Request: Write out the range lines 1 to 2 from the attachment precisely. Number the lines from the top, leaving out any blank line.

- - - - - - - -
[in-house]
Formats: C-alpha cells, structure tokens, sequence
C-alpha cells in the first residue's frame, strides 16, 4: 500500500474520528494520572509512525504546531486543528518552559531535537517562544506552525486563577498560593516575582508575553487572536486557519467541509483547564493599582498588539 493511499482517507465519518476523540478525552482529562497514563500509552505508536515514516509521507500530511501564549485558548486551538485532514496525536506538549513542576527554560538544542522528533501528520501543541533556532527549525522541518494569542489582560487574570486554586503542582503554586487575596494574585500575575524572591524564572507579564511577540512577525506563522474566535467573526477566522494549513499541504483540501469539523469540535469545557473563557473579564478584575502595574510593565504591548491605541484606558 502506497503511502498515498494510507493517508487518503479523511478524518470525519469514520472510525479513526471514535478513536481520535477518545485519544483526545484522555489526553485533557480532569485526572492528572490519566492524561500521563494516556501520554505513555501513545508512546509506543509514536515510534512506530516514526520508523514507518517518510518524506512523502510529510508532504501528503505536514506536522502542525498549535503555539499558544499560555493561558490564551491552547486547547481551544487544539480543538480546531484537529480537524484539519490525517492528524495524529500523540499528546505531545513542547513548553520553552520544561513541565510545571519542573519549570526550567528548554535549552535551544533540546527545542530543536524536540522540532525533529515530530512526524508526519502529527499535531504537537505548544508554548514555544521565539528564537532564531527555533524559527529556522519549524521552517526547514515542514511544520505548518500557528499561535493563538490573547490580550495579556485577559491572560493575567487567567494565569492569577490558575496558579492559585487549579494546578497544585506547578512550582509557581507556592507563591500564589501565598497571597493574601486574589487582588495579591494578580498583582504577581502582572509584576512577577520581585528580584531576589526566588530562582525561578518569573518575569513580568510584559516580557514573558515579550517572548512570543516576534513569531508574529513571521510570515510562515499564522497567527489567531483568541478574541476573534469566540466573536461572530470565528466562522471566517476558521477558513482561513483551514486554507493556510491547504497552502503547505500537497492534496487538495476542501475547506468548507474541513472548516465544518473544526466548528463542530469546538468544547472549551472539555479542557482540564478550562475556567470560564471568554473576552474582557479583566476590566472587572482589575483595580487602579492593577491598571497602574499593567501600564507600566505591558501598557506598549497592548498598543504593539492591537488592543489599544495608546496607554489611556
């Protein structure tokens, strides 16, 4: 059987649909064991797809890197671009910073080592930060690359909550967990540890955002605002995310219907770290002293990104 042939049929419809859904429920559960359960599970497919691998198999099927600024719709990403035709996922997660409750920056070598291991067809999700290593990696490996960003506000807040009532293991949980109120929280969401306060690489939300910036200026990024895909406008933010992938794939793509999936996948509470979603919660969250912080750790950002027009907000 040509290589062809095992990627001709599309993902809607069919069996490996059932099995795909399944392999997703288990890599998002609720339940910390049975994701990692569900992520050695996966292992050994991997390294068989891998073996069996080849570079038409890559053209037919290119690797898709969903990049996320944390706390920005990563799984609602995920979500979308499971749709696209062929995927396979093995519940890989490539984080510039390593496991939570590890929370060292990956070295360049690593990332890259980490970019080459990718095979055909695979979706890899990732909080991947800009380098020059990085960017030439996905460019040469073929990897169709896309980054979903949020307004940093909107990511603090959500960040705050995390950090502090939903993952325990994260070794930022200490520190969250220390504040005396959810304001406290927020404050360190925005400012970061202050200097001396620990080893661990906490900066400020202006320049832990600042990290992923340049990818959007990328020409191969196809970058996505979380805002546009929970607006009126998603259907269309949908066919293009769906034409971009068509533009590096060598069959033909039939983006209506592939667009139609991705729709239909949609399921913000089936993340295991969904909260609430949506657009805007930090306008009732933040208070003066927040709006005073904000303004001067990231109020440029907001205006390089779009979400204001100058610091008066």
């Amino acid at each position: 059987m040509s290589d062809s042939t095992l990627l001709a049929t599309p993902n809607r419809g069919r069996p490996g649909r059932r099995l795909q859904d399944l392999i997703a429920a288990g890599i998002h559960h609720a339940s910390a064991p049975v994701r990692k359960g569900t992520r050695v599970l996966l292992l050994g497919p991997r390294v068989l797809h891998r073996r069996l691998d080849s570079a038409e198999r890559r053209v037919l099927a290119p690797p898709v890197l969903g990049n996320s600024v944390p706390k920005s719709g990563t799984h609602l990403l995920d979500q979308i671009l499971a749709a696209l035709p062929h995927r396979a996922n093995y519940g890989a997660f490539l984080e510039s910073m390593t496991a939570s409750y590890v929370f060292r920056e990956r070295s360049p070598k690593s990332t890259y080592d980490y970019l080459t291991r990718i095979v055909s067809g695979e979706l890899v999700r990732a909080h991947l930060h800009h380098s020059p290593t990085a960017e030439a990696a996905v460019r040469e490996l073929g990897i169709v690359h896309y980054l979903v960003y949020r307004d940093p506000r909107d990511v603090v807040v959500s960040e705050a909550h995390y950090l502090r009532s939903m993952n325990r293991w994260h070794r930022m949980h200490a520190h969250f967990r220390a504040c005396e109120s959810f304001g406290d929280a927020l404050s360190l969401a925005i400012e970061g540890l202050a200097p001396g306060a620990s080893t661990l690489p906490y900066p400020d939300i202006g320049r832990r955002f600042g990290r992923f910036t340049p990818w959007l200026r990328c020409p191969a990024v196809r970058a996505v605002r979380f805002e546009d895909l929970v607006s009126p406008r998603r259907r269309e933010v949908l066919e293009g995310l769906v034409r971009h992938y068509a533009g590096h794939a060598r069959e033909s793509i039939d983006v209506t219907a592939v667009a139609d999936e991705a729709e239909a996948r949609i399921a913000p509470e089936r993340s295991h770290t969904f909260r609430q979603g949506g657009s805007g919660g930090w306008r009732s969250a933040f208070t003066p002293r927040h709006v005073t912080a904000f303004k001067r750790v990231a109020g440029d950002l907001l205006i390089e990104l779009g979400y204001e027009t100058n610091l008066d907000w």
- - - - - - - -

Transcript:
[in-house]
Formats: C-alpha cells, structure tokens, sequence